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Conquistador v. Hannah

United States District Court, D. Connecticut

September 12, 2019

JEAN KARLO CONQUISTADOR, Plaintiff,
v.
AMANDA HANNAH, et al., Defendants.

          INITIAL REVIEW ORDER

          KARI A. DOOLEY UNITED STATES DISTRICT JUDGE.

         Preliminary Statement

         Plaintiff, Jean Karlo Conquistador (“Conquistador”), currently confined at Bridgeport Correctional Center in Bridgeport, Connecticut, filed this complaint pro se under 42 U.S.C. § 1983. Conquistador asserts claims for retaliation, deliberate indifference, unreasonable search and seizure, and harassment against fifteen defendants who work at Garner Correctional Institution (“Garner”): Warden Amanda Hannah; Deputy Warden Egan; Captains Hughes, G. Hurdle, Fahd Syed, and Thomas Kenny; Counselor Supervisor Calderon; Counselors Elvis Ibiserie, Verrastro, and Darlene O'Donnell; and Officers Adams, Major, Allegne, Torres, and Rehm. Conquistador seeks damages and injunctive relief against the defendants in their individual and official capacities. The complaint was received on August 19, 2019, and Conquistador's motion to proceed in forma pauperis was granted on August 29, 2019.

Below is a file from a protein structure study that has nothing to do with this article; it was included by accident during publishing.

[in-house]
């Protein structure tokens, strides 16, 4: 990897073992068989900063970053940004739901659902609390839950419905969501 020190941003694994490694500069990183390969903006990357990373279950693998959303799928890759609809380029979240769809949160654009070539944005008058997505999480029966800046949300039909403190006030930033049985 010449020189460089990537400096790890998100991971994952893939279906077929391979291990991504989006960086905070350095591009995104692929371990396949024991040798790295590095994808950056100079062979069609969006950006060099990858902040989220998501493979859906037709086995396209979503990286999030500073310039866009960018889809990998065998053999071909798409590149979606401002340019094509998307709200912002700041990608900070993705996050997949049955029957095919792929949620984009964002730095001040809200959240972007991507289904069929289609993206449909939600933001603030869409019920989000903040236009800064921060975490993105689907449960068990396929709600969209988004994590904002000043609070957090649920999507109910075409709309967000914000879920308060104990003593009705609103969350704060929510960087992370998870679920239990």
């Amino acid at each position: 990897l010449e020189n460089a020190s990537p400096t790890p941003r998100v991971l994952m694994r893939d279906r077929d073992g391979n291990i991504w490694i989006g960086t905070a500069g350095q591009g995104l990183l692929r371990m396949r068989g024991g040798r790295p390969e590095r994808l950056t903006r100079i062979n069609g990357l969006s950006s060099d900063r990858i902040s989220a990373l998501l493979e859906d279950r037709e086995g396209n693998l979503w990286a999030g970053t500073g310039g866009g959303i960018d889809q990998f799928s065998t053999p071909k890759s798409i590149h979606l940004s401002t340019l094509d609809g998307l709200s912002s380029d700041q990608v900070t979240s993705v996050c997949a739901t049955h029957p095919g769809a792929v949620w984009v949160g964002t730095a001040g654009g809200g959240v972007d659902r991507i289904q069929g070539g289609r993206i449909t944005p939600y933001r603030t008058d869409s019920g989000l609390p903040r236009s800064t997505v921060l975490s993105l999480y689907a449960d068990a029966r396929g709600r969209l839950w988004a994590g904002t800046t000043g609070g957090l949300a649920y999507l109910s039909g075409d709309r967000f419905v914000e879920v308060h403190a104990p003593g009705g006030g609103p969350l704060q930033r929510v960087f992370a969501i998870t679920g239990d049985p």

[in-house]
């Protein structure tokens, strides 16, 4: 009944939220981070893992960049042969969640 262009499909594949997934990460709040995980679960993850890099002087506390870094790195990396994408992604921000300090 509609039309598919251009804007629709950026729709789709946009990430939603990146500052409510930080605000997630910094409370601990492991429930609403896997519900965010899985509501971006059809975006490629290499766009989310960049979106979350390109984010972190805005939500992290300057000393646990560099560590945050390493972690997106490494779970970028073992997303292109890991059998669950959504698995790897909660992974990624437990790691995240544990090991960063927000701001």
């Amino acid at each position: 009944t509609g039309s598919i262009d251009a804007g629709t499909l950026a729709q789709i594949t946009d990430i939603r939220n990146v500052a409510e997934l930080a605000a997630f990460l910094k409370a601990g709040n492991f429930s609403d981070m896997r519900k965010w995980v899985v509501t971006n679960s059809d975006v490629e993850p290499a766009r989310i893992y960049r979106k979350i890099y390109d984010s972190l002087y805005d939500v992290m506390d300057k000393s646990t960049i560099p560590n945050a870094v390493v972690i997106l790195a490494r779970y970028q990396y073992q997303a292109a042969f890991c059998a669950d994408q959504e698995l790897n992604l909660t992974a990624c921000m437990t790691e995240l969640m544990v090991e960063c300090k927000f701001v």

Standard of Review

         Under section 1915A of title 28 of the United States Code, the Court must review prisoner civil complaints and dismiss any portion of the complaint that is frivolous or malicious, that fails to state a claim upon which relief may be granted, or that seeks monetary relief from a defendant who is immune from such relief. Id. In reviewing a pro se complaint, the Court must assume the truth of the allegations, and interpret them liberally to “raise the strongest arguments [they] suggest[].” Abbas v. Dixon, 480 F.3d 636, 639 (2d Cir. 2007). see also Tracy v. Freshwater, 623 F.3d 90, 101-02 (2d Cir. 2010) (discussing special rules of solicitude for pro se litigants). Although detailed allegations are not required, the complaint must include sufficient facts to afford the defendants fair notice of the claims and the grounds upon which they are based and to demonstrate a right to relief. Bell Atlantic v. Twombly, 550 U.S. 544, 555-56 (2007). Conclusory allegations are not sufficient. Ashcroft v. Iqbal, 556 U.S. 662, 678 (2009). The plaintiff must plead “enough facts to state a claim to relief that is plausible on its face.” Twombly, 550 U.S. at 570.

         Allegations

         On August 14, 2019, Captain Hughes and Officer Major confiscated Conquistador's legal files and law books. Doc. No. 1, ¶ 1. When questioned by Conquistador, Captain Hughes stated that they wanted to look at some of Conquistador's lawsuits. Id. ¶¶ 2-3. Conquistador told him that going through his papers was against the law. Id. ¶ 4. Captain Hughes stated that they were the law and told Conquistador to sue him. Id. ¶ 5.